Another factor that can influence media bias is visibility. Arabs and Muslims are “hypervisible,” to use wording from Evelyn Alsultany, in representations and discourses about terrorism, but are less visible in everyday life. The Arab and Muslim communities in the U.S. are relatively small. Most estimates put the Muslim community at 1% of the total U.S. population and the total Arab American community at about 1% as well.[3] Further, a recent TIME poll found that more than 60% of Americans do not personally know any Muslims.[4] That such a small percentage of the U.S. population can be the focus of so much negative media attention reinforces the “hypervisibility” argument. Perhaps as these Arab American and Muslim groups become more structured in their response to media stereotyping, the persistent negative bias may be curtailed.

Shifting Portrayals of Native peoples and Asian Americans

It is important to reiterate that the NVP survey results reflect how respondents see the current state of media representations. If the survey asked about negative media bias from a historical perspective, the results would be much different. For example, Native peoples are largely absent from current media representations, which may account for respondents not seeing a persistent media bias (only 16% did). But the history of media stereotyping of Native peoples is quite clear, especially in Hollywood’s golden age of westerns and adventure films, where Native peoples were nothing more than something for cowboys to shoot at. Much of these early films sprung from the rhetorical legacy of Manifest Destiny and the forced removal of Native peoples from their lands, showing the connection between policy and portrayal. In 2013, the debate over representations of Natives was rekindled as Disney released a rehash of the Lone Ranger and his sidekick Tonto.[5] Disney’s The Lone Ranger helps to illustrates that media stereotypes never really disappear; rather, they simple change to fit different contextual realities.

Photo of Native American Indian image along with the name of the bullets Savage The Lone Ranger 2013 remake drudges up old stereotypes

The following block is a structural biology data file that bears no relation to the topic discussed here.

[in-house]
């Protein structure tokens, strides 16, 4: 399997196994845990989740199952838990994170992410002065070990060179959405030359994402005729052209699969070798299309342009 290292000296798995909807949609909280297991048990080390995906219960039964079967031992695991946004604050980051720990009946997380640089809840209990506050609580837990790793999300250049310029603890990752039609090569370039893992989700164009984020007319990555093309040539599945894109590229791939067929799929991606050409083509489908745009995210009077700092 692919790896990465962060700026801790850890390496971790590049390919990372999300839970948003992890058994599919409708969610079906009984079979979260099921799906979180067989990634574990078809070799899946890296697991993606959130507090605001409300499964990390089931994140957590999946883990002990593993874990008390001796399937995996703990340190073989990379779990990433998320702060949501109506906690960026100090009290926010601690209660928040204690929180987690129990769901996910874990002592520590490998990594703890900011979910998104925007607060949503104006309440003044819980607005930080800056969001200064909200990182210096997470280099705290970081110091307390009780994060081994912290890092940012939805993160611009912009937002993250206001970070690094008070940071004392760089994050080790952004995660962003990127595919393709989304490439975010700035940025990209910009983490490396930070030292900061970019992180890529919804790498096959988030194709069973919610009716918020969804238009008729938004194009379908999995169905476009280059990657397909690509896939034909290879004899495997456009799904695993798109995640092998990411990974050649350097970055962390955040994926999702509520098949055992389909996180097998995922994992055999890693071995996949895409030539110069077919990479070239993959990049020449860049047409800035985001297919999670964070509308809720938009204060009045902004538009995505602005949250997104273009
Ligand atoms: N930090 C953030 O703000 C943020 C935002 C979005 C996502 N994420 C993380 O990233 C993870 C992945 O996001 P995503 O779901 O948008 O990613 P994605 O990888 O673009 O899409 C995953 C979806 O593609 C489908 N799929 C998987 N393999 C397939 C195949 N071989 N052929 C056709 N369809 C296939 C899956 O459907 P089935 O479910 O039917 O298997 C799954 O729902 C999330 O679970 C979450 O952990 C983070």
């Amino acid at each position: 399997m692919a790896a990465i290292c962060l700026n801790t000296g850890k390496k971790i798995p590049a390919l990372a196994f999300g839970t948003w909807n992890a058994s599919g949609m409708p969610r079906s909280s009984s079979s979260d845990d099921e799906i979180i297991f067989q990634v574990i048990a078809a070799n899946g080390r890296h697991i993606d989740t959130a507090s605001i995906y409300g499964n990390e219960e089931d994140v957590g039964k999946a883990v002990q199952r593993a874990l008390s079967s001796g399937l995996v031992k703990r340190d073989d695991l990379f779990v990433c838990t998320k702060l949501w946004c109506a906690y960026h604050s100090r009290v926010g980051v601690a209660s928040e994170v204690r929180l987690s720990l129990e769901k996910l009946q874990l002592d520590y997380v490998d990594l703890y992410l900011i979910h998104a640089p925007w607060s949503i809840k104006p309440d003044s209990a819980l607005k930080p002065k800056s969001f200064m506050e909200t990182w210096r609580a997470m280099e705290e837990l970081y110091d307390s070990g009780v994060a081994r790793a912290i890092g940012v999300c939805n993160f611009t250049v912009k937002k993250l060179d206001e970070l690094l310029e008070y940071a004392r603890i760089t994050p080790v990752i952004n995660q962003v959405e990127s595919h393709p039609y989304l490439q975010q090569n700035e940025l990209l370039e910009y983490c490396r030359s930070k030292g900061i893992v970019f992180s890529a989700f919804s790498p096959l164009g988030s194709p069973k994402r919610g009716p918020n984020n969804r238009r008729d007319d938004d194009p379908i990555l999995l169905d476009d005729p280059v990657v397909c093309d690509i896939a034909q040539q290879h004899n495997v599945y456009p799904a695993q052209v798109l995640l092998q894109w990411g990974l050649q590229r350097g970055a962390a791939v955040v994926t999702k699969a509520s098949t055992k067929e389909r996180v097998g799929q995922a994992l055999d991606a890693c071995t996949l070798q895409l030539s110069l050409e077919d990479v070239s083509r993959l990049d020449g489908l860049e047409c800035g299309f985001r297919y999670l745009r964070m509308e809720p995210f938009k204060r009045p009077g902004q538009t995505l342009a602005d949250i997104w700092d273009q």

Stereotypes of Asian Americans have also morphed and changed through the decades. Much like Arab Americans have been represented more recently, Asian Americans have been depicted as the enemy and the perpetual foreigner, especially in the World War II-era. But current media portrayals of Asians and Asian Americans can be seen as more “positive,” that is, if Asians are represented at all. Instead of being seen as potential enemies of the state, Asians are stereotyped as quiet or intelligent, but almost always having an accent and being portrayed as the foreigner. Media viewers may not interpret these representations as a “persistent negative media bias,” even though these representations of Asians are stereotypical (only 13% of NVP respondents believe there is a persistent bias of Asians/Asian Americans).

Image of Our Enemy illustration from paperback book by James R. Young Pitch Perfect's Asian character, Lilly, was labeled

Perhaps the main conclusion of the NVP survey results is that movies, sitcoms, and television news do a poor job of representing the reality of all peoples, from Arab Americans to African Americans and from Jews to Christians. If Hollywood has not changed much in nearly a century, except shifting negative representations from one group to another, then is there much hope for fairer representations in the future? Regardless, we should all strive to be more astute consumers of media, rewarding producers of accurate representations and voicing our displeasure at misinformed ones. Passivity only renews Hollywood’s license to stereotype.

[1] For a vivid description of this stereotype lineage see Ronald Stockton’s chapter, “Ethnic Archetypes and the Arab Image,” in the volume The Development of Arab American Identity, edited by Ernest McCarus and published by the University of Michigan (1994).

[2] See the following article for a discussion on the contemporary use of the word “illegal” in the immigration debate:

[3] The Pew Forum on Religion and Public Life has really strong data: The Arab American Institute also has good demographics at

[4] See an analysis of the TIME poll at,8599,2011799,00.html.

[5] Some critics denounced the film as a continuation of decades-old stereotypes of Natives, while some, including the Director of the National Museum of the American Indian, found the film’s portrayal of Natives a welcome improvement.